Hi I’m Warren, and I’m John, we live in Birmingham, Alabama, we have two children, one is 13 and one is 10, and we entered into the foster care system.
Deciding to Form a Family
Warren: We actually met in college 23 or 24 years ago. I don’t think we talked about kids for probably the first ten years or so. Our siblings started having kids and we started the conversation and it went on for a couple of years. It was Thanksgiving that we decided we were going to have kids. We were driving back from a family get together with my family, and we had about a four-hour drive, and over the course of that four hours, we talked ourselves into it.
John: I think prior to that we had lived about 1500 miles away from home for about five years, so we were probably back home for a couple years, and for the first couple years there were issues with siblings about whether we could come or whether we couldn’t be around the kids, and an emergency had happened and we sort of came back together as a family, and we’ve been able to see them all. I think it was at that point when just being around all the kids, and they were all 5, 6, 7 years old, it seemed great.
Warren: We had looked into some other options. We lived in Minnesota at the time and there was a big conference up in the Twin Cities about gay parents and the various options that were available to people. So we met with fertility specialists and private adoptions and the different agencies that did that, and the foster care system, international adoptions. They had brought in a lot of speakers to present their stories; they had people who had been adopted as international adoptions, who had been adopted through private adoptions, and foster care. It gave us a good idea to talk to people who had been through what we had been through but also the kids’side of it.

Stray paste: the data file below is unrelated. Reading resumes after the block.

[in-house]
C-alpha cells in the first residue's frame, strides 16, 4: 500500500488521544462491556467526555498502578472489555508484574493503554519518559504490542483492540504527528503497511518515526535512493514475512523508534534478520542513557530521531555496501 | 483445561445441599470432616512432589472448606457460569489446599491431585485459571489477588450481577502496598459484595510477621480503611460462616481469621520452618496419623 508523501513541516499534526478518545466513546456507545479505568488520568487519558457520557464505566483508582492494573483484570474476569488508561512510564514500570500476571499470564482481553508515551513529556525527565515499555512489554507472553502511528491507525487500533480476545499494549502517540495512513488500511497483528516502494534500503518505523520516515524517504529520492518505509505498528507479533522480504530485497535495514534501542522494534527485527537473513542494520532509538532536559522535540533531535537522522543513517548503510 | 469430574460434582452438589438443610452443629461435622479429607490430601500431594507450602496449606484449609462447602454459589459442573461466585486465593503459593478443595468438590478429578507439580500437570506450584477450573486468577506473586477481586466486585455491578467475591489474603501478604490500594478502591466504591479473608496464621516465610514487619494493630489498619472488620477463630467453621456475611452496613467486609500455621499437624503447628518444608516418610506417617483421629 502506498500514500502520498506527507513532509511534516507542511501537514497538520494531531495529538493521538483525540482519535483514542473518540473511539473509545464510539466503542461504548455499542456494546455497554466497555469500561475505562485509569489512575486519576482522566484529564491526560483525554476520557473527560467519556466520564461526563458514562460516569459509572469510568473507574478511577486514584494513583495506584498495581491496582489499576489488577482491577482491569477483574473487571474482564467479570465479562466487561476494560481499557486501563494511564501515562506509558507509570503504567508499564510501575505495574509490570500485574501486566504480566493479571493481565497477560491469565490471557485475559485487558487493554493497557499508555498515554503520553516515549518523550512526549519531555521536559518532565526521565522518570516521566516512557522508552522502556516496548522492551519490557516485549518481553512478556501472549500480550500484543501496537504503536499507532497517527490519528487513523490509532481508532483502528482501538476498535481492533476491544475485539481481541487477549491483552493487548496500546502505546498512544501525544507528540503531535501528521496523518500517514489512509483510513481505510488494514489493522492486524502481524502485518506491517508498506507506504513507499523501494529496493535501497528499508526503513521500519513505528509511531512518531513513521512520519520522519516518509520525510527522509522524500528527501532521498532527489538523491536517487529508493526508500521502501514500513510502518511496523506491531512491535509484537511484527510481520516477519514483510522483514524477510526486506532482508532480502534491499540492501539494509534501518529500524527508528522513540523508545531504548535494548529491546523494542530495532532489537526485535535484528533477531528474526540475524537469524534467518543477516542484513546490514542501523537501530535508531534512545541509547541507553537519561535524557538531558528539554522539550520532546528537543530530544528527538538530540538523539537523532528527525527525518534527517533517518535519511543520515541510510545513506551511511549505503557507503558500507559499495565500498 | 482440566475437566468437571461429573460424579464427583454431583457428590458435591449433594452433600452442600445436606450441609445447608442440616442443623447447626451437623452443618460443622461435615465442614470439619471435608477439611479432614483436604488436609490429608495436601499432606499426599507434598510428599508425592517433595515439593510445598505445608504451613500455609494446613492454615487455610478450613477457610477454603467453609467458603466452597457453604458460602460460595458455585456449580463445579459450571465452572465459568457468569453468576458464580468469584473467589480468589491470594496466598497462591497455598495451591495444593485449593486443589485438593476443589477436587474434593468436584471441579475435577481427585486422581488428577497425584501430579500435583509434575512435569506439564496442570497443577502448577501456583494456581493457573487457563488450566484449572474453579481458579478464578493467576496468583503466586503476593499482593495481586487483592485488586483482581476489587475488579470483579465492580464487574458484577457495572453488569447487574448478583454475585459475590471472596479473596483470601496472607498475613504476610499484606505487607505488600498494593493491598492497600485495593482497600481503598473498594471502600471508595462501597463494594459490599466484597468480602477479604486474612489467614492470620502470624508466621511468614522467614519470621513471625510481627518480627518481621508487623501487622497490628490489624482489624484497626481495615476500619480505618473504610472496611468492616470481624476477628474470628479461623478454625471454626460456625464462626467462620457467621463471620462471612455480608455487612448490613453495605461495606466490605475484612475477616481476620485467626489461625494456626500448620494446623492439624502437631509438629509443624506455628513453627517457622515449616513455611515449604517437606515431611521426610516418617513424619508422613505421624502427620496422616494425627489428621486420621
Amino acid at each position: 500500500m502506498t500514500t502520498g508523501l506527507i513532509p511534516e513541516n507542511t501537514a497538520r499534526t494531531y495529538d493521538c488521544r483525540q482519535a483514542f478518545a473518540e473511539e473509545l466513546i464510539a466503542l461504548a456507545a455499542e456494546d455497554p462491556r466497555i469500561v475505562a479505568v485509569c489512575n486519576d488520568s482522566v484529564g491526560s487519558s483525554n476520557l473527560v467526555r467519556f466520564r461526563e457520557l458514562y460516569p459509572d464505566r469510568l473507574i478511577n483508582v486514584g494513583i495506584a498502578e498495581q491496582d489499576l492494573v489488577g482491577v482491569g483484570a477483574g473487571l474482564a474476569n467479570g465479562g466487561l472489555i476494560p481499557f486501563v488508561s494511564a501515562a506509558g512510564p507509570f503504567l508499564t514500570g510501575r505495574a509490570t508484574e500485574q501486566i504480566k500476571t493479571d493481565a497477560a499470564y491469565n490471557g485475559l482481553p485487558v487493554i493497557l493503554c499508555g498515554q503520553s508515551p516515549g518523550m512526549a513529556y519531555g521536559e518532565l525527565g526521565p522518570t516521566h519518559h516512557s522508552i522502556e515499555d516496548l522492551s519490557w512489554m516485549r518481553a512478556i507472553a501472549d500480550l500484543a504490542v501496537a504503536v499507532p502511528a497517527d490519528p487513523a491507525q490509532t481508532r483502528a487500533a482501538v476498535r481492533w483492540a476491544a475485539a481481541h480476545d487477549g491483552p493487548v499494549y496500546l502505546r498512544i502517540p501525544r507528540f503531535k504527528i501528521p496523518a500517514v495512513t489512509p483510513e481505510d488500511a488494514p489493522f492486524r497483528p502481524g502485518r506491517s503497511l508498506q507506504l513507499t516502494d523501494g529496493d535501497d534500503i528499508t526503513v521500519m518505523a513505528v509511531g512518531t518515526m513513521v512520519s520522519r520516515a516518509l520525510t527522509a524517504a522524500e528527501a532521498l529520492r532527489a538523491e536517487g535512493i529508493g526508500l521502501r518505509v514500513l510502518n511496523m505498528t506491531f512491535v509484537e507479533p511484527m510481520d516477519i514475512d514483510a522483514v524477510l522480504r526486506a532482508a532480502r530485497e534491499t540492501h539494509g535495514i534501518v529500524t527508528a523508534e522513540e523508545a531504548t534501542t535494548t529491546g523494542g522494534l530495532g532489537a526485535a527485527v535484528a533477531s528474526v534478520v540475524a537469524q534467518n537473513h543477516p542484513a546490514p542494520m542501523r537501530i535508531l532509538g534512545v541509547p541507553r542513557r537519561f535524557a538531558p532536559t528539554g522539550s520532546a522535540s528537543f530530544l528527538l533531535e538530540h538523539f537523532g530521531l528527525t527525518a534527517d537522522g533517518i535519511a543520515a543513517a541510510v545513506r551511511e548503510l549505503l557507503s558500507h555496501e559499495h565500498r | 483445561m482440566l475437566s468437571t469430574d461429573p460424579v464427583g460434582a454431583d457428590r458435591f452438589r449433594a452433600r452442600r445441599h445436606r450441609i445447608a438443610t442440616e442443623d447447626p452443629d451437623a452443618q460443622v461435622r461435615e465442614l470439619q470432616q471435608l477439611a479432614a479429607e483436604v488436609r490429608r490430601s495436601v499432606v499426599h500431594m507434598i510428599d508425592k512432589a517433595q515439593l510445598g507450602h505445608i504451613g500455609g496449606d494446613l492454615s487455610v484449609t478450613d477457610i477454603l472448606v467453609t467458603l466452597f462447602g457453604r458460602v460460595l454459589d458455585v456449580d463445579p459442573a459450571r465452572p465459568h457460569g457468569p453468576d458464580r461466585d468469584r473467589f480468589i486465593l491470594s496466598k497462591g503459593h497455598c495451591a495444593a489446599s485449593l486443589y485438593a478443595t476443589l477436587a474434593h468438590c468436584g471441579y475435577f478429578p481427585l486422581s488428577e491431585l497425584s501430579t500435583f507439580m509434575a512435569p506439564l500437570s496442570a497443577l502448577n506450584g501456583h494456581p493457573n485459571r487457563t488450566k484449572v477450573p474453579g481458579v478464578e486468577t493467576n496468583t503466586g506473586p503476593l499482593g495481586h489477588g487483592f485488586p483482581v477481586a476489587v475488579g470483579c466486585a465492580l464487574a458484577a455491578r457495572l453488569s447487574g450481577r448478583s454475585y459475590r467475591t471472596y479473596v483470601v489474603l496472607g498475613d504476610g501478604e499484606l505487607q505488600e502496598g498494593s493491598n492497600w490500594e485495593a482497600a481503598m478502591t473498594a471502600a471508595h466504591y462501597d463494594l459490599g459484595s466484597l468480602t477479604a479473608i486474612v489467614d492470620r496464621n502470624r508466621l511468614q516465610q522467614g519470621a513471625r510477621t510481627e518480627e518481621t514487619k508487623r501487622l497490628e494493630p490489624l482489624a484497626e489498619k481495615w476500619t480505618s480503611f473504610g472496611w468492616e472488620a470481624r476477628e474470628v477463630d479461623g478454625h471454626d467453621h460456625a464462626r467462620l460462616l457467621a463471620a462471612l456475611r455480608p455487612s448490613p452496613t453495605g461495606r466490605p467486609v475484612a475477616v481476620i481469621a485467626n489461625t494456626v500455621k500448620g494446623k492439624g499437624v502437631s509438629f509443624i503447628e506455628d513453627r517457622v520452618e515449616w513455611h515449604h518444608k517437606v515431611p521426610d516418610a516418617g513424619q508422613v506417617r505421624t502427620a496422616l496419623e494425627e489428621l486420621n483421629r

John: So the person that helped us the most was my friend Martin, who was a private school teacher. He dealt with a lot of kids that were in trouble and he made us think about foster care through the county as an option. So from there we went to a meeting, I think it was in February of 2003 and it was “Come get to know us and see if you’re interested,” and they told us about programs and how they did it and I think we got interested at that point and went in that direction. I don’t think after that we considered any other options.
John and Warren completed their foster care training while living in Minnesota. After they were fully approved and licensed, a few months passed before they received their first placement. His name is Roy.
Warren: I got the call, I was self-employed and working from home at the time, so I took the call and it was very interesting because they didn’t seem to know much about him. They thought that he might be Middle Eastern descent and they didn’t know a lot about anything at that time. It wasn’t our caseworker who called us, it was the caseworker that was working with his birth family at the time, so our caseworker didn’t really know much about it. It happened on a Thursday, I want to say, and we talked it over Thursday night and Friday, and then on Saturday we made arrangements to meet him in person at the home that he had been staying at.